Refinancing, which only private lenders offer, refers to taking out a single new loan to pay off multiple federal or private loans (or a mix of the two). Depending on how your financial situation and credit profile has changed since you first took out your student loans, refinancing could be another option, as your new rate and term might be a better fit for your new financial situation.

Student loan consolidation or refinancing can change the interest rate you pay on your student debt. Some people who take this step are hoping for a lower rate, but the interest rate you get could vary widely, depending on whether you go with a federal consolidation or private refinancing program, the lender, and the terms you opt for.

In the case of student loan refinancing, it also depends on your financial situation and credit profile, including factors such as your credit score, income, and whether you have a co-signer.

And it depends on whether you get a fixed rate (which stays the same for the length of the loan term) or a variable rate (which may start out lower, but can jump significantly over time). A variable rate loan mirrors market fluctuations, so when interest rates are generally low, a variable rate loan may have a favorable interest rate—but when rates rise, your variable loan rate may rise, too.

Understanding the differences between consolidation versus refinancing is critical before deciding to take the plunge—especially since private refinancing means you lose your federal student loan benefits.

Federal Student Loan Consolidation

You can combine your federal student loans into one by taking out a Direct Consolidation Loan from the government.

Doing so may simplify your repayment process if you have multiple loan servicers, or make you eligible for more income-based repayment plans. In order to use a Direct Consolidation Loan , you must have at least one Direct Loan or one FFEL.

The interest rate on a Direct Consolidation Loan is fixed and is the weighted average of the rates on your existing loans. What you end up with really depends on what rates were when you took out your loans (some Direct Consolidation Loan payment plans also factor in your total education debt , including private student loans).

Using current interest rates, say you took out a Direct Subsidized Loan of $25,000 for undergrad (4.45% interest rate), a Direct Unsubsidized Loan of $50,000 for grad school (6% interest rate), and another Direct PLUS Loan of $10,000 for grad school (7% interest rate).

If you consolidated, your weighted average rate would be 5.66%. You can also use our debt navigator tool to explore your student loan refinancing options and get a sense of what might be best for your unique situation.

Private Student Loan Refinancing Rates

Refinancing your loans with a private lender could get you a lower interest rate than federal consolidation. You can refinance federal loans, private loans, or a combination of the two.

Student loan refinancing rates vary widely. Generally, current fixed rates for student loan refinancing start at around 2.47% and go up to 8.32%, while variable rates are as low as 2.56% and as high as 8.46%. The rate you get typically depends on your total financial picture and credit history, including your credit score, income, and employment history.

If you are interested in refinancing but your credit history isn’t where you want it to be, you may consider bringing a cosigner on board to potentially qualify for a better rate. You may also get a lower rate if you sign up for a shorter student loan repayment period, too.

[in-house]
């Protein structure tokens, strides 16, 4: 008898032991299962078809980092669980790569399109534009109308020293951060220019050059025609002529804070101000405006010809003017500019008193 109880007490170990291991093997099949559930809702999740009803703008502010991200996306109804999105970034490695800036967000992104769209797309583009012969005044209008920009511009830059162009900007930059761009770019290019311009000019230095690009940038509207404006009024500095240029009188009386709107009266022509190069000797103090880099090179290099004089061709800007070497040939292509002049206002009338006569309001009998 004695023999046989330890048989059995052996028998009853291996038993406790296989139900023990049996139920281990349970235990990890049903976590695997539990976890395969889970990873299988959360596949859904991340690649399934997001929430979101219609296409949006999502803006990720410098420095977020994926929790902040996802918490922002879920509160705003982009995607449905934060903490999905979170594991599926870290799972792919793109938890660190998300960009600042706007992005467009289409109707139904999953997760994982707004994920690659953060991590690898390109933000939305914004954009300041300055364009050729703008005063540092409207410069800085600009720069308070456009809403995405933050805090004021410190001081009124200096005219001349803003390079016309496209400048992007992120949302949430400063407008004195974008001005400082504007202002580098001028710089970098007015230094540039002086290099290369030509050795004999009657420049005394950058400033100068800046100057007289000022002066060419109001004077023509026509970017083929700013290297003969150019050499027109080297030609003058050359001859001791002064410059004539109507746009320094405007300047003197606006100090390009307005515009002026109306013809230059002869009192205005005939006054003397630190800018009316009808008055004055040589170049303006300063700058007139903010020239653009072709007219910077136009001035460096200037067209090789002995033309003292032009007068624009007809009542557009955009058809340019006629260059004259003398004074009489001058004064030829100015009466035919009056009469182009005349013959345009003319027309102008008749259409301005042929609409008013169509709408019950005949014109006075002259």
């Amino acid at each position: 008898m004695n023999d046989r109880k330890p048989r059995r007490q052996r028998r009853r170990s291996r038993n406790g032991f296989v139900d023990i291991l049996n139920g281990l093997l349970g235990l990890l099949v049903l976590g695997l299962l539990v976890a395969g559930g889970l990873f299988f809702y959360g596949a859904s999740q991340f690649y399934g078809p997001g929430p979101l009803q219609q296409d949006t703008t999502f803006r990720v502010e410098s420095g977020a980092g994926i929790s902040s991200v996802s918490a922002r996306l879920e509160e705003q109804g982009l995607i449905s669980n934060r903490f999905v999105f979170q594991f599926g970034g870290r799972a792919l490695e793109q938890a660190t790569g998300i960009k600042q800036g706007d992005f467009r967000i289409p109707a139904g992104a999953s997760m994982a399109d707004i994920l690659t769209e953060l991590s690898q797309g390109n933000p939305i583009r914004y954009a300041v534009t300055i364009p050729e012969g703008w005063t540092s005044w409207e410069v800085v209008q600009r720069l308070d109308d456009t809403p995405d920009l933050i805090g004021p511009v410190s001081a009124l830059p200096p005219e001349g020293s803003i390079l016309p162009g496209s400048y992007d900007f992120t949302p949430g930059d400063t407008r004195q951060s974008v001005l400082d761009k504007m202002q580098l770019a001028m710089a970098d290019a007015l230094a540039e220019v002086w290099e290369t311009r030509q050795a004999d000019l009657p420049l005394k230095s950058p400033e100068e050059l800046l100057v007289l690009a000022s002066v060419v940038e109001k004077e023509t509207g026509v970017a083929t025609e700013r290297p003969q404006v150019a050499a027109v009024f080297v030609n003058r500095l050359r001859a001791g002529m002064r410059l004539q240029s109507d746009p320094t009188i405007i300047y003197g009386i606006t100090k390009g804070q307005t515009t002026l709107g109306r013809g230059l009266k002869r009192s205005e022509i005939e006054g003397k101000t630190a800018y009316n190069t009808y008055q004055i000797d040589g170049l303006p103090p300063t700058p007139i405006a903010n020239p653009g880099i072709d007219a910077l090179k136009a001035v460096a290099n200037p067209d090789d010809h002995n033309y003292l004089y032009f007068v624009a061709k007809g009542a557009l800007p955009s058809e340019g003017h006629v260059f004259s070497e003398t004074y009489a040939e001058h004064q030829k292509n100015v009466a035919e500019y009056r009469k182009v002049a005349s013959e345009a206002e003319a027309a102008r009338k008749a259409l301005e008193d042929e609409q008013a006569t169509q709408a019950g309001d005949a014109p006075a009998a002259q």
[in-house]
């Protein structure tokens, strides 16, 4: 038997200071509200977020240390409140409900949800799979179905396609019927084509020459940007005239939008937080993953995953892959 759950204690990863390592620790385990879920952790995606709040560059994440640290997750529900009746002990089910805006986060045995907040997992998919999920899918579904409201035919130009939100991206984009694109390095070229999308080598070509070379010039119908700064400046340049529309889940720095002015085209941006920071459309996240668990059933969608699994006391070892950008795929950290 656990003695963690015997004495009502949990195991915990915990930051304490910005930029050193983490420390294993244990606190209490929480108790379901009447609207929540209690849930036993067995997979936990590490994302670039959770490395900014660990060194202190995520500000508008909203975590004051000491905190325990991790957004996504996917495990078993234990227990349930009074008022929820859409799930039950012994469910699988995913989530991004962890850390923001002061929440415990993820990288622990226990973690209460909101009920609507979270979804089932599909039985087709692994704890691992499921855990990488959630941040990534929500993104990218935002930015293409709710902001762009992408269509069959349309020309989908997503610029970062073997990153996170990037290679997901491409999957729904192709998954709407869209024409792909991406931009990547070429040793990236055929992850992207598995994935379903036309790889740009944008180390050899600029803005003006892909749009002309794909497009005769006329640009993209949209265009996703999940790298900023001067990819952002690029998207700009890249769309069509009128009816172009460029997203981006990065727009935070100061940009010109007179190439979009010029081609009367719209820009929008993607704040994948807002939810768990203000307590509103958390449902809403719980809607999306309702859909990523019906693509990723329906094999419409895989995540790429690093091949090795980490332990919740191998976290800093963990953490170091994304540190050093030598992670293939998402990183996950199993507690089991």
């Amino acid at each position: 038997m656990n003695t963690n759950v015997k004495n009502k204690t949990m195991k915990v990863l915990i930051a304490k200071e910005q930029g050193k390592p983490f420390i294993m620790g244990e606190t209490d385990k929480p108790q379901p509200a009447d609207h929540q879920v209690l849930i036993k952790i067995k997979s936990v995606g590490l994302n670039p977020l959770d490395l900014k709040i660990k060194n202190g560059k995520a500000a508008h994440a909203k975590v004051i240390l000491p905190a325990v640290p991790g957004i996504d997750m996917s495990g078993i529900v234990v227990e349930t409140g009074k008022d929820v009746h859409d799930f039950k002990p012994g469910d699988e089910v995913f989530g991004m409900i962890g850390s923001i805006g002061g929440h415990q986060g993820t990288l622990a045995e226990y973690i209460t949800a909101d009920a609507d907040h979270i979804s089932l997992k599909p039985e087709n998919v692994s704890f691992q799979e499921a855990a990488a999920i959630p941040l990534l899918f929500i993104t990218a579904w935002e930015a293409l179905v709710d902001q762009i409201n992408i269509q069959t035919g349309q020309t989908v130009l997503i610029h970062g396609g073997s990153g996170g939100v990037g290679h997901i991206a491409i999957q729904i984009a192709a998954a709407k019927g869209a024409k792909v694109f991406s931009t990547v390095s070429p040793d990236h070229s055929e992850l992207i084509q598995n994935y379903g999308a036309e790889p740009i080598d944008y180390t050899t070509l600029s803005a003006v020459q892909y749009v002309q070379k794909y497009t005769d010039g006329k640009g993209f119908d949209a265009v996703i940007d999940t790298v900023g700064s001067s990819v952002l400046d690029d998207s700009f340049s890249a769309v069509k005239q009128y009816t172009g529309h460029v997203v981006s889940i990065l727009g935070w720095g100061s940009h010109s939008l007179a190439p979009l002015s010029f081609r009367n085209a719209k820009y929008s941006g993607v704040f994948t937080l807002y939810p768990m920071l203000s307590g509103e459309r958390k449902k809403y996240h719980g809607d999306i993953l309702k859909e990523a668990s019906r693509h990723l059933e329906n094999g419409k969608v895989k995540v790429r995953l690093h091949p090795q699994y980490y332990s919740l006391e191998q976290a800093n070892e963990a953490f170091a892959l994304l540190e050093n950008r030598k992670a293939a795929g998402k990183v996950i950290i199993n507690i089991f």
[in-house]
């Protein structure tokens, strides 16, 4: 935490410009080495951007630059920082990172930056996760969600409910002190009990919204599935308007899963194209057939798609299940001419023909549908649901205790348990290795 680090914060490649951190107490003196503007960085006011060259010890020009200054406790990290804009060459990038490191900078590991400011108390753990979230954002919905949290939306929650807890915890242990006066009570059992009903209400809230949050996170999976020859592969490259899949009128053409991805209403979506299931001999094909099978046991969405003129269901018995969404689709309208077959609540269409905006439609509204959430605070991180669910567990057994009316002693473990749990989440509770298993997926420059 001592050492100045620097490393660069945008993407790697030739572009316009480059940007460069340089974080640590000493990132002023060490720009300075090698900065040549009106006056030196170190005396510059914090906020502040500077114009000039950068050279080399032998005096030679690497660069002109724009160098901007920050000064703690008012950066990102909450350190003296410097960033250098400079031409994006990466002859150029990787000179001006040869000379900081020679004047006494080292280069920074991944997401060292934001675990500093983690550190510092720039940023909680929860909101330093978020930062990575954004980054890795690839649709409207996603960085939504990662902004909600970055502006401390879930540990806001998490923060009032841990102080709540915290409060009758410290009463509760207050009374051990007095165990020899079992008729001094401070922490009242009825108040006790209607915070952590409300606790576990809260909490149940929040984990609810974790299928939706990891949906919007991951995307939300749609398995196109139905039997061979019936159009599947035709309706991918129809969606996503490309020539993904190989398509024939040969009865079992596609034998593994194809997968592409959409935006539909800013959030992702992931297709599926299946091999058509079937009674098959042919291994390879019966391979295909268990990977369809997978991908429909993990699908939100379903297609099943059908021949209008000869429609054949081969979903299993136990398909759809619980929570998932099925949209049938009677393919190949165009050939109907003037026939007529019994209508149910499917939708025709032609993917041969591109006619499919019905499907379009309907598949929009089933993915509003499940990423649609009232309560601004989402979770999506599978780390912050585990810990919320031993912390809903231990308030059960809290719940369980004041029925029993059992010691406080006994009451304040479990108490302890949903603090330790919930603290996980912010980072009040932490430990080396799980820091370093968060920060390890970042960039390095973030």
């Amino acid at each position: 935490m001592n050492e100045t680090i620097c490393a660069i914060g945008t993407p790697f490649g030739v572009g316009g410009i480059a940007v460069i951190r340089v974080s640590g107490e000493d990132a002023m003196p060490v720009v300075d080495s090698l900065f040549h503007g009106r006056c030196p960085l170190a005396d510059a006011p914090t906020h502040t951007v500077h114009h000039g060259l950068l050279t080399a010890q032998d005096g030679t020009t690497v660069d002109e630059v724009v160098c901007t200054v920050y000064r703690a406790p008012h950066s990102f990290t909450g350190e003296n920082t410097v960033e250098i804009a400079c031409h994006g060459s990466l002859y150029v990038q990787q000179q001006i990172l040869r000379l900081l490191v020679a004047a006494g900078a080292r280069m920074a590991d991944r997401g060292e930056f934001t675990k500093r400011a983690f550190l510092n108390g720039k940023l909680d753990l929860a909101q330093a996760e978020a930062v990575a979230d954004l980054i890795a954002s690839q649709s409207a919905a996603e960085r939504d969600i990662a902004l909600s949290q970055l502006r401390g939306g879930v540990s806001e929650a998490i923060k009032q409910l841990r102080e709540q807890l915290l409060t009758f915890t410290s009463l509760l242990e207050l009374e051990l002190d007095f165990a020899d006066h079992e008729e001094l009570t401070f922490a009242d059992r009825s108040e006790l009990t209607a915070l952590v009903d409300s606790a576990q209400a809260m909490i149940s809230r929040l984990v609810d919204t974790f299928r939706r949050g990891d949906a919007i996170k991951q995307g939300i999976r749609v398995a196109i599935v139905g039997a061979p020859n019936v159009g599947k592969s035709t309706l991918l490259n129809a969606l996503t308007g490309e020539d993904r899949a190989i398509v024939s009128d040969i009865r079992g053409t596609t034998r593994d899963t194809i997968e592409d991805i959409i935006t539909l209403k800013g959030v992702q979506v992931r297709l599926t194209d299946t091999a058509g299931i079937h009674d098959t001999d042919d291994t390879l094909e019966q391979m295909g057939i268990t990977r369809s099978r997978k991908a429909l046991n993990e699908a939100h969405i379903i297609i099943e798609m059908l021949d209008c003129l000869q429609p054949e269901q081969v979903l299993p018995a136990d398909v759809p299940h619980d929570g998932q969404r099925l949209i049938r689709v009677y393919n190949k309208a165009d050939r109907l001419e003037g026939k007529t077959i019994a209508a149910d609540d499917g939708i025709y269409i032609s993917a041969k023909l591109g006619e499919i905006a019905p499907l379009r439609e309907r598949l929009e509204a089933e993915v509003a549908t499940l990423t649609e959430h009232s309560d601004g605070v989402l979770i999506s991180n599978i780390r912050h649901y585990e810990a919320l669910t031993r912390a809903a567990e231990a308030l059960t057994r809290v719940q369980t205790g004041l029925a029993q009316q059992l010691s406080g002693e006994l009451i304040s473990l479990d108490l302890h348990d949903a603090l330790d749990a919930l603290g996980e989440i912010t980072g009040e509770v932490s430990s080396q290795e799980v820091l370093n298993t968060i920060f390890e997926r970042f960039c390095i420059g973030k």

Why Interest Rates Aren’t the Only Thing to Consider

Interest rates aren’t the only thing to consider when deciding whether to consolidate or refinance. If you go with a Direct Consolidation Loan, keep in mind that you might pay more overall for your loans, since this usually lengthens your repayment term. You will also lose credit toward loan forgiveness for any payments made on an income-based repayment plan or the Public Service Loan Forgiveness program.

If you refinance with a private lender, you also won’t be eligible for student loan forgiveness, because you lose federal loan protections, including deferment or forbearance when you refinancing with a private lender. But some private lenders, like SoFi, offer their own benefits, like a temporary pause on payments if you lose your job through no fault of your own.

That’s why it’s important to think carefully before consolidating or refinancing your student loans. Consider things like whether a prospective private lender offers any options for relief if you hit a rough patch.

Even if you get a lower interest rate, make sure you can afford the new monthly payments before committing. And remember that this information is just a starting point for your decision. Don’t be afraid of doing more research and trusting you’ll make the right decision for you.

Check out whether you qualify for student loan refinancing with SoFi in just two minutes.

Disclaimer: Many factors affect your credit scores and the interest rates you may receive. SoFi is not a Credit Repair Organization as defined under federal or state law, including the Credit Repair Organizations Act. SoFi does not provide “credit repair” services or advice or assistance regarding “rebuilding” or “improving” your credit record, credit history, or credit rating. For details, see the FTC’s website on credit..
Notice: SoFi refinance loans are private loans and do not have the same repayment options that the federal loan program offers such as Income Based Repayment or Income Contingent Repayment or PAYE. SoFi always recommends that you consult a qualified financial advisor to discuss what is best for your unique situation.
The information and analysis provided through hyperlinks to third party websites, while believed to be accurate, cannot be guaranteed by SoFi. Links are provided for informational purposes and should not be viewed as an endorsement.